#include <stdio.h> #include <math.h> #define LIM_N 3 #define LIM_M 3 #define LIM_E 0.0000001 main() { int n = 0; int m = 0; int d = 0; double dim = 0.0; double x1 = 0.0; double x2 = 0.0; double pr = 0.0; double res = 0.0; if(LIM_M > LIM_N) { for(d = 1; pow(10,d) <= LIM_M; d++) { } dim = pow(10,d  1); for(n = 2, m = 1; n <= (int) LIM_M + 1; n++, m++) { x1 = sqrt((sqrt(2.0) / ((double) LIM_M / (double) LIM_N) * sqrt(2.0) / ((double) LIM_M) / (double) LIM_N) + ((double)LIM_E) / 2.0*((double)LIM_E) / 2.0) + (sqrt(2.0) / (double) 2.0); res = dim * x1; } fprintf(stdout, "sqrt(1. %.64lf + %.64lf) = %.64f\n",x1, x2, res); } if(LIM_M < LIM_N) { for(d = 1; pow(10,d) <= LIM_N; d++) { } dim = pow(10,d  1); for(n = 2, m = 1; n <= (int) LIM_N + 1; n++, m++) { x1 = sqrt((sqrt(2.0) / ((double) LIM_N / (double) LIM_M) * sqrt(2.0) / ((double) LIM_N) * (double) LIM_M) + ((double)LIM_E) / 2.0*((double)LIM_E) / 2.0) + (sqrt(2.0) / (double) 2.0); x2 = sqrt(sqrt(2.0/(double)LIM_N)*sqrt(2.0/(double)LIM_N))+(LIM_E/(double)LIM_N)*(LIM_E/(double)LIM_N) + (sqrt(2.0)/(double)LIM_M); res = dim * x1; } fprintf(stdout, "sqrt(2. %.64lf + %.64lf) = %.64f\n",x1, x2, res); } if(LIM_M == LIM_N) { for(d = 1; pow(10,d) <= LIM_M; d++) { } dim = pow(10,d  1); for(n = 2, m = 1; n <= (int) LIM_M + 1; n++, m++) { x1 = 0.5*sqrt((sqrt(2.0) / ((double) 1.0) * sqrt(2.0) / ((double) 1.0)) + ((double)LIM_E) / 2.0*((double)LIM_E) / 2.0) + (sqrt(2.0) / (double) 2.0); x2 = sqrt(sqrt(2.0/(double)LIM_N)*sqrt(2.0/(double)LIM_N))+(LIM_E/(double)LIM_N)*(LIM_E/(double)LIM_N) + (sqrt(2.0)/(double)LIM_M); res = dim*x1; } fprintf(stdout, "sqrt(3. %.64lf + %.64lf) = %.64f\n",x1, x2, res); } }

The inverse of the cross product of a m x n matrix
I would like to recreate the following calculation with a random matrix:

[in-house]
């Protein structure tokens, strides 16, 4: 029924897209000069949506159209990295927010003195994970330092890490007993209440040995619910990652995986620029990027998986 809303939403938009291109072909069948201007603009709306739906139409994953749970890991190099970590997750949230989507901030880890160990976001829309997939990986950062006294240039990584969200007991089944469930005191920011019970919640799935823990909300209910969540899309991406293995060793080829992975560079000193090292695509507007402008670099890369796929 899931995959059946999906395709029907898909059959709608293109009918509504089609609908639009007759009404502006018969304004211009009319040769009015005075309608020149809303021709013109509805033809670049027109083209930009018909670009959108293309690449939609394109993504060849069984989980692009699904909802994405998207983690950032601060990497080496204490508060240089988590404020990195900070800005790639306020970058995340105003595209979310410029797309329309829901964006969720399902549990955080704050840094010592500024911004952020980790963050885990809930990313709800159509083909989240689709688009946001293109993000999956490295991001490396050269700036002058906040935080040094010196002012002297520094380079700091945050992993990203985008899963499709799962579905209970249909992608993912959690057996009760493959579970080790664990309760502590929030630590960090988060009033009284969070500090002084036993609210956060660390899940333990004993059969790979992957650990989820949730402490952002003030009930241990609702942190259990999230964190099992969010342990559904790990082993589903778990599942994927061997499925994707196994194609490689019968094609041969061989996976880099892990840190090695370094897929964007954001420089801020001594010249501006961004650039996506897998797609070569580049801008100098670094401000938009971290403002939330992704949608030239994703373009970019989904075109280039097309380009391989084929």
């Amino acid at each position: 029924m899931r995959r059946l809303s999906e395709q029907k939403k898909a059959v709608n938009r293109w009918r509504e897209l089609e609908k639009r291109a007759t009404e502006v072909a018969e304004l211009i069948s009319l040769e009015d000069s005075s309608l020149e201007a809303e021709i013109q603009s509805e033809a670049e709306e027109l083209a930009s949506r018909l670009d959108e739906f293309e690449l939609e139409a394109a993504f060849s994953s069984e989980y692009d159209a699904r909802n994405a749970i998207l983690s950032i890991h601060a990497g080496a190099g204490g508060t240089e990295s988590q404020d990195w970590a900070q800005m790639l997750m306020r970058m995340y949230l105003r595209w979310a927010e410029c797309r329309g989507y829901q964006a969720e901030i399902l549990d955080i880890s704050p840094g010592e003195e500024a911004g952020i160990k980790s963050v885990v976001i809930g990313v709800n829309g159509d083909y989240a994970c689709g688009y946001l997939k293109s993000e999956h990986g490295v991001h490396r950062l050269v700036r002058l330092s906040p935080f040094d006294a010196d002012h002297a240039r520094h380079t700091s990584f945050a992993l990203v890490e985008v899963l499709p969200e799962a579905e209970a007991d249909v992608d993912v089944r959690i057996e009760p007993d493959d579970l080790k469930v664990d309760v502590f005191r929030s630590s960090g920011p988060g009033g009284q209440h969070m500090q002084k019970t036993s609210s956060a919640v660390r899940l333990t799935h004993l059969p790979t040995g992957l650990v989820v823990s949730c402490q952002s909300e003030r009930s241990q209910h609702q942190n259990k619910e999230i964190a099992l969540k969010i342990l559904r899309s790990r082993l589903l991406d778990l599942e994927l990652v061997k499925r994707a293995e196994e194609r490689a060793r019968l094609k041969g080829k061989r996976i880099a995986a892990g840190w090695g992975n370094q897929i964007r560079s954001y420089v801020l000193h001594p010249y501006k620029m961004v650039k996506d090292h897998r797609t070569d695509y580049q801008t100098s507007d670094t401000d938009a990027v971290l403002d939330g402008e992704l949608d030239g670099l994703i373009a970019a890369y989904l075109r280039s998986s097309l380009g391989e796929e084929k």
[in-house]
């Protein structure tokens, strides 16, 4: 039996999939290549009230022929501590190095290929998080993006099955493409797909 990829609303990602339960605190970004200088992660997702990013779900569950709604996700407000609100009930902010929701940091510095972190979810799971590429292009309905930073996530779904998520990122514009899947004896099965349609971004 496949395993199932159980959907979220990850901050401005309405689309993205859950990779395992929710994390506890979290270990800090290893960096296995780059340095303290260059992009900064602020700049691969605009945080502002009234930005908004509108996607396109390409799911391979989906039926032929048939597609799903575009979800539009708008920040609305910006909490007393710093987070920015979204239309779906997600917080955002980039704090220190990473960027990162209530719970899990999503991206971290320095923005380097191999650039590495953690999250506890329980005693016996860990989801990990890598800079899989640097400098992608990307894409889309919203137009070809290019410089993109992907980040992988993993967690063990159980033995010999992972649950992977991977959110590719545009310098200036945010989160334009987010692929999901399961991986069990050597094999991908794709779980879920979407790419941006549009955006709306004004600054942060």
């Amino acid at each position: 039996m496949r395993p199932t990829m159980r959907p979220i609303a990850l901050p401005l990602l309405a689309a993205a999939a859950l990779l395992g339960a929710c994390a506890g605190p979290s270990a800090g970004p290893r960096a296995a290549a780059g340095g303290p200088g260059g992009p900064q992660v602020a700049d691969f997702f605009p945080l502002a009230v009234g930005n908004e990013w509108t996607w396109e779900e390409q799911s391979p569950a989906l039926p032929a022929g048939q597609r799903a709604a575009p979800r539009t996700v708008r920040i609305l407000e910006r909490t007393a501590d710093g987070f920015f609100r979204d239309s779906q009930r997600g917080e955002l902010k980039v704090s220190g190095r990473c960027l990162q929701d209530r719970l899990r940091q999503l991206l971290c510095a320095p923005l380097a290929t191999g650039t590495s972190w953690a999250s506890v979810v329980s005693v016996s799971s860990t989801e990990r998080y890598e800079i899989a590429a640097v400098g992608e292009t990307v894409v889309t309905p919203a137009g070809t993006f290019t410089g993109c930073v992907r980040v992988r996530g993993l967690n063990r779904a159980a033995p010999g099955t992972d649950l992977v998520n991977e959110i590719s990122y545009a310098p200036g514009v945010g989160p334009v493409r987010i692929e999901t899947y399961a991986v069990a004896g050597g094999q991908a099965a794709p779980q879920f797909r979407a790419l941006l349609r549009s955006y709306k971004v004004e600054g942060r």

I started out with the following, which gives a result:
kmin1 < cbind(1:10,1:10,6:15,1:10,1:10,6:15,1:10,1:10,6:15) C < cbind(1, kmin1) # Column of 1s diag(C) < 1 Ccrosprod <crossprod(C) # C'C Ctranspose < t(C) # C' CCtransposeinv < solve(Ccrosprod) # (C'C)^1 W < Ctranspose %*% CCtransposeinv # W=(C'C)^1*C'
My assumption is however that C should be able to be an
m x n
matrix, as there is no good reason to assume that factors equal observations.EDIT: Based on the comment by Hong Ooi, I changed
kmin1 < matrix(rexp(200, rate=.1), ncol=20)
intokmin1 < matrix(rexp(200, rate=.1), nrow=20)
I checked the wikipedia and learned that an
m x n
might have a left or a right inverse. To put this into practice I attempted the following:kmin1 < matrix(rexp(200, rate=.1), nrow=20) C < cbind(1, kmin1) # Column of 1s Ccrosprod <crossprod(C) # C'C Ctranspose < t(C) # C' CCtransposeinv < solve(Ccrosprod) # (C'C)^1 W < Ctranspose %*% CCtransposeinv # W=(C'C)^1*C'
EDIT: Based on the comments below this questions everything works.
I would post this on stackexchange if I was sure this did not have anything to do with syntax, but as I am not experienced with matrices I am not sure.

r data.table::dcast cross product fails on large data set
i have a
dcast()
application whose crossproduct exceeds.Machine$integer.max
. is there a recommended alternative to dealing with this situation? i could break upw
into smaller pieces, but was hoping for a clean solution.this might be a duplicate of R error when applying dcast to a large data.table object but that question also doesn't have an answer.
thanks!
library(data.table) # three million x one thousand w < data.table( x = 1:3000000 , y = 1:1000 ) z < data.table::dcast( w , x ~ y , value.var = 'x' ) # Error in CJ(1:3000000, 1:1000) : # Cross product of elements provided to CJ() would result in 3e+09 rows which exceeds .Machine$integer.max == 2147483647

NumPy is faster than PyTorch for larger cross or outer products
I'm computing huge outer products between vectors of size
(50500,)
and found out that NumPy is (much?) faster than PyTorch while doing so.Here are the tests:
# NumPy In [64]: a = np.arange(50500) In [65]: b = a.copy() In [67]: %timeit np.outer(a, b) 5.81 s ± 56.3 ms per loop (mean ± std. dev. of 7 runs, 1 loop each)  # PyTorch In [73]: t1 = torch.arange(50500) In [76]: t2 = t1.clone() In [79]: %timeit torch.ger(t1, t2) 7.73 s ± 143 ms per loop (mean ± std. dev. of 7 runs, 1 loop each)
I'd ideally like to have the computation done in PyTorch. So, how can I speed things up for computing outer product in PyTorch for such huge vectors?
Note: I tried to move the tensors to GPU but I was treated with
MemoryError
because it needs around 19 GiB of space. So, I eventually have to do it on the CPU.